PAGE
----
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The parallel book in the chiasm, Song of Songs, is incredibly difficult to divide into poems. In fact, that book seems to be a disorganized compilation of erotic poetry. On the other hand, Lamentations describes a very chaotic situation in a very structured way. There are five poems just as there were five books of Torah and just as there are five books of the Psalms.

The first two poems are alphabetic acrostics in Hebrew where each verse begins with a new letter of the alphabet from a-z (so to speak). The emphasis of the first chapter is on the likeness of Jerusalem to a widow — lonely and bereaved. It says, “she has none to comfort her” or something similar five times (Lam 1:2, 1:9, 1:16 (twice), and 1:21) in addition to the poetic way the text puts it in the first verse and elsewhere. The chapter also stresses just how faint and weak the people are due to lack of food. The second chapter stresses how it is the Lord who has done this destruction (“he has”) in “his anger, wrath, fierce anger, and fierce indignation.” Also the emphasis here is on the prophets, priests, and kings and their palaces/temple. The only structural difference between these chapters with long poetic lines for each letter is the order of the letters ‘ayin and pe.

The second chapter also appears to have some other patterning within it. The order goes something like this: “the daughter of Zion” (Lam 2:1), “the daughter of Judah” (Lam 2:2), “the daughter of Zion” (Lam 2:4), “the daughter of Judah” (Lam 2:5), “the daughter of Zion” (Lam 2:8), “the daughter of Zion” (Lam 2:10), “the young women of Jerusalem” (Lam 2:10), “the daughter of my people” (Lam 2:11), “daughter of Jerusalem” (Lam 2:13), “virgin daughter of Zion” (Lam 2:13), “the daughter of Jerusalem” (Lam 2:15), “the daughter of Zion (Lam 2:18). It is almost a pattern. Also, the order of Israel and Jacob: “Israel” (Lam 2:1), “Jacob” (Lam 2:2), “Israel,” “Jacob” (Lam 2:3), “Israel” (Lam 2:5). Often, Jacob the fallen name is put first and Israel the new creation name follows, but here that pattern is reversed. Perhaps it is hopeful in that it ends with Israel?

In any case, the alphabet allows for order in the midst of the chaos the poetry describes. While the first two chapters were acrostics with long lines, Lamentations 3 is an alphabetic acrostic with three verses for each letter. Thus Lam 1-2 are 22 long verses and Lam 3 is 66 shorter verses. In any case, Lam 1-3 consist in long treatment of each of the 22 letters. Some suggest this fits the “qinah meter” of laments in Scripture: long, long, long, short, short. The thought is that this resembles a lament in sound.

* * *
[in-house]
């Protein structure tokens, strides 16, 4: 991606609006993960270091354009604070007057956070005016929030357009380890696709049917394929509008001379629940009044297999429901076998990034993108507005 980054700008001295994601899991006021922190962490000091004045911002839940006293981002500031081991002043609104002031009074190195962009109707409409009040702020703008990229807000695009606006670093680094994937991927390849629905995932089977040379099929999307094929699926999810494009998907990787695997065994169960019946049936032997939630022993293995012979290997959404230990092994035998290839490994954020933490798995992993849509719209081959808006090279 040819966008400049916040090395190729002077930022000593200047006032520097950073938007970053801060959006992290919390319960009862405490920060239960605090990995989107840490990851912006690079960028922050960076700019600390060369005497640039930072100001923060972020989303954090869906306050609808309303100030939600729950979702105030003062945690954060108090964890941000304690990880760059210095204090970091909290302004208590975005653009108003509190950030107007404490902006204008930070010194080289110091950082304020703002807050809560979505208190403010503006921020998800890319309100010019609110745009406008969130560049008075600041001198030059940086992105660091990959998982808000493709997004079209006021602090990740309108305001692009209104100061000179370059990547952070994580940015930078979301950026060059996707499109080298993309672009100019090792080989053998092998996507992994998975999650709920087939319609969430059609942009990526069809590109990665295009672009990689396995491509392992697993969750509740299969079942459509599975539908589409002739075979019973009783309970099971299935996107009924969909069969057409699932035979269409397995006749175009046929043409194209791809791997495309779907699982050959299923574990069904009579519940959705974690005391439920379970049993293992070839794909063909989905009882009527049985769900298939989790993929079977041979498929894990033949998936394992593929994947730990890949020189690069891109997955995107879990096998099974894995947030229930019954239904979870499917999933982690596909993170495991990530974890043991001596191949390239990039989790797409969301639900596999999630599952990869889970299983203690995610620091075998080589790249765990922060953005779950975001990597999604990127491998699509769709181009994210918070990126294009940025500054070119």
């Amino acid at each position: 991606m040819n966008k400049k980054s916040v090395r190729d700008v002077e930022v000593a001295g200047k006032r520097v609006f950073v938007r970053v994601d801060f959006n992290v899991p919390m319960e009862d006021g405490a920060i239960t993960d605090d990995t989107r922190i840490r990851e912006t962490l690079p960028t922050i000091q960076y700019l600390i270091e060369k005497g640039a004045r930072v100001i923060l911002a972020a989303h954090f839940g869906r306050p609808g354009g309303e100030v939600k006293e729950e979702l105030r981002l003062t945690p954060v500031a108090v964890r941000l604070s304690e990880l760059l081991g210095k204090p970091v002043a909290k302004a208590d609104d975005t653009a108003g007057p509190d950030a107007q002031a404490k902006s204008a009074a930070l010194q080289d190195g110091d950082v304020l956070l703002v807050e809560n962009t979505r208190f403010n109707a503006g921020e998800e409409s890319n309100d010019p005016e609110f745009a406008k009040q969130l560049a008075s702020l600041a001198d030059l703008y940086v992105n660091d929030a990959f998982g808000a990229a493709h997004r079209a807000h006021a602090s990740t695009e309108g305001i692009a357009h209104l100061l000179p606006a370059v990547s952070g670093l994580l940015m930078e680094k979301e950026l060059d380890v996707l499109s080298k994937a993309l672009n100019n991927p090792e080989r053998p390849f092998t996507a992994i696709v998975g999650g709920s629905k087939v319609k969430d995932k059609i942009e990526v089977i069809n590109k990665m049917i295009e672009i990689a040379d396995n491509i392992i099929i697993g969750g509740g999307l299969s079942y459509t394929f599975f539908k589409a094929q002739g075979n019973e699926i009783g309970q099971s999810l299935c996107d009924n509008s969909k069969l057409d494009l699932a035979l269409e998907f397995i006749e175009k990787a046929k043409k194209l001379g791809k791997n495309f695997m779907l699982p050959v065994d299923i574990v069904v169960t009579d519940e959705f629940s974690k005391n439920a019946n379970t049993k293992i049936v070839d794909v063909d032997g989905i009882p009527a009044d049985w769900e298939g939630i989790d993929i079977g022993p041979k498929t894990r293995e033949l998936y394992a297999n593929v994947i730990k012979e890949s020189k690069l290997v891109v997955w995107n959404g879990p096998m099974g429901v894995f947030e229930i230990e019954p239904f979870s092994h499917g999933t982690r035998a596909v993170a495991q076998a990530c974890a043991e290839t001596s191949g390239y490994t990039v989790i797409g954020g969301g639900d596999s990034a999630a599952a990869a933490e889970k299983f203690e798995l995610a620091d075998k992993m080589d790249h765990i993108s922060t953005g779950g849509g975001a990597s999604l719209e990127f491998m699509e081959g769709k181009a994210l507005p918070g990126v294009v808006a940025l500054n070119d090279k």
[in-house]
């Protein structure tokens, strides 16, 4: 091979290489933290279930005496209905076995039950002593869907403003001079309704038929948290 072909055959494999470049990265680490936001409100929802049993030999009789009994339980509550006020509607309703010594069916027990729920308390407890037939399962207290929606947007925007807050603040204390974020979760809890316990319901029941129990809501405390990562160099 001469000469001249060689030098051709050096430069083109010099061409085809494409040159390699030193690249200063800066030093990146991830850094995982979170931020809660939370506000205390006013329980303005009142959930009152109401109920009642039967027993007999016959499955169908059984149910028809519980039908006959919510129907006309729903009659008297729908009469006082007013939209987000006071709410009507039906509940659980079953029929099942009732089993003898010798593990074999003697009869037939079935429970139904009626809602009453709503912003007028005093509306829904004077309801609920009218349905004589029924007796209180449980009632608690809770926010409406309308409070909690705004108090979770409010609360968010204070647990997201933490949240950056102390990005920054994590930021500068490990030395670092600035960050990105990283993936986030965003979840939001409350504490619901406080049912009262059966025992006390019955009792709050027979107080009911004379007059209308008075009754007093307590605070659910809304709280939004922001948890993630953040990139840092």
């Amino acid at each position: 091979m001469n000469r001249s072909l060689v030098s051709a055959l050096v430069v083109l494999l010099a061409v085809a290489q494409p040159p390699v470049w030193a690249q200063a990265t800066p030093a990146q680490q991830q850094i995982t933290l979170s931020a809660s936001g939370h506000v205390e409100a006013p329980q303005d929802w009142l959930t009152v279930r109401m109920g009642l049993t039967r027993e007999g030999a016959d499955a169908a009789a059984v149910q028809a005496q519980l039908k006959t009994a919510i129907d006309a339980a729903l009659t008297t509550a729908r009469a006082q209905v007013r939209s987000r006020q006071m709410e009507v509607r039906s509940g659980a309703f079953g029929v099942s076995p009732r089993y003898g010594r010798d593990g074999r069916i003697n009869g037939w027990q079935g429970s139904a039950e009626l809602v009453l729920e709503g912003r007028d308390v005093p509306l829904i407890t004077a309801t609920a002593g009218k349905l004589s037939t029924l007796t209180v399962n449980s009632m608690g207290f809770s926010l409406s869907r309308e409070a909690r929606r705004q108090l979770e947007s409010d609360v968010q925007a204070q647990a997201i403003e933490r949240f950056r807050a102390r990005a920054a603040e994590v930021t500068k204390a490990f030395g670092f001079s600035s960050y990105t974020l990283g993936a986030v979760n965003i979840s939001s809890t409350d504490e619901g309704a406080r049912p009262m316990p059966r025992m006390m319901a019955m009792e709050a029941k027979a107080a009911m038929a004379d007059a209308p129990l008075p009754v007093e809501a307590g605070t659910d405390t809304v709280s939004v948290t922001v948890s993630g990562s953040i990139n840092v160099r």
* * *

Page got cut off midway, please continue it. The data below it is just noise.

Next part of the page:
It may be important that Lamentations 3 is the middle poem as well as the last long one. Lam 3:22-27 are important in this regard as this third poem is the only one with lines that offer any hope. After words explaining that it was the Lord who brought this upon him, He says, “The loyal-love of the LORD never ceases; His mercies never come to an end; they are new every morning; great is your faithfulness. “The LORD is my portion,” says my soul, “therefore I will hope in Him.”” The reason for what has befallen them is their lack of faith and hope in Him — their faithlessness to Him. But God is faithful even when we are not, and it will take time and there will be suffering, but God will remember them one day.

This poem like those before it reveals that the reason for the suffering of Israel is their sins and it calls those who read it to test and examine themselves and repent (Lam 3:39-40). All of these poems are also very concerned about judgment of those who have sinned against them. The thought is that God has used them to bring judgment upon Israel but they have been most willing participants and have sinned gravely against Israel in doing so. In other words, just because God willed the judgment of Israel does not excuse the sin of the nations that carried out that judgment. The day has come for Israel, let it come also for the nations. This is somewhat different than the attitude of Jesus when he prayed, “Father, forgive them,” but it does fit well with our prayers, “Come, Lord Jesus” when we will see justice done.

Lamentations 4 is also an alphabetic acrostic. It has much shorter lines and the focus returns to the chaos among the peoples. Like in the second poem there is mention made of parents eating their children. I can think of nothing more chaotic and gross. Lamentations 5 appears to have 22 lines but is not an alphabetic acrostic. It ends on a down note: “unless you have utterly rejected us, and you remain exceedingly angry with us” (Lam 5:22). It is closer to the pattern of lament psalms in the Psalms, but without the hope.

While the alphabetic acrostics serve to give order in the midst of chaos they also note the totality of the grief experienced (from a-z, so to speak). The destruction of Jerusalem was thorough. This is complete chaos. It is an apt description of Christ on the cross.

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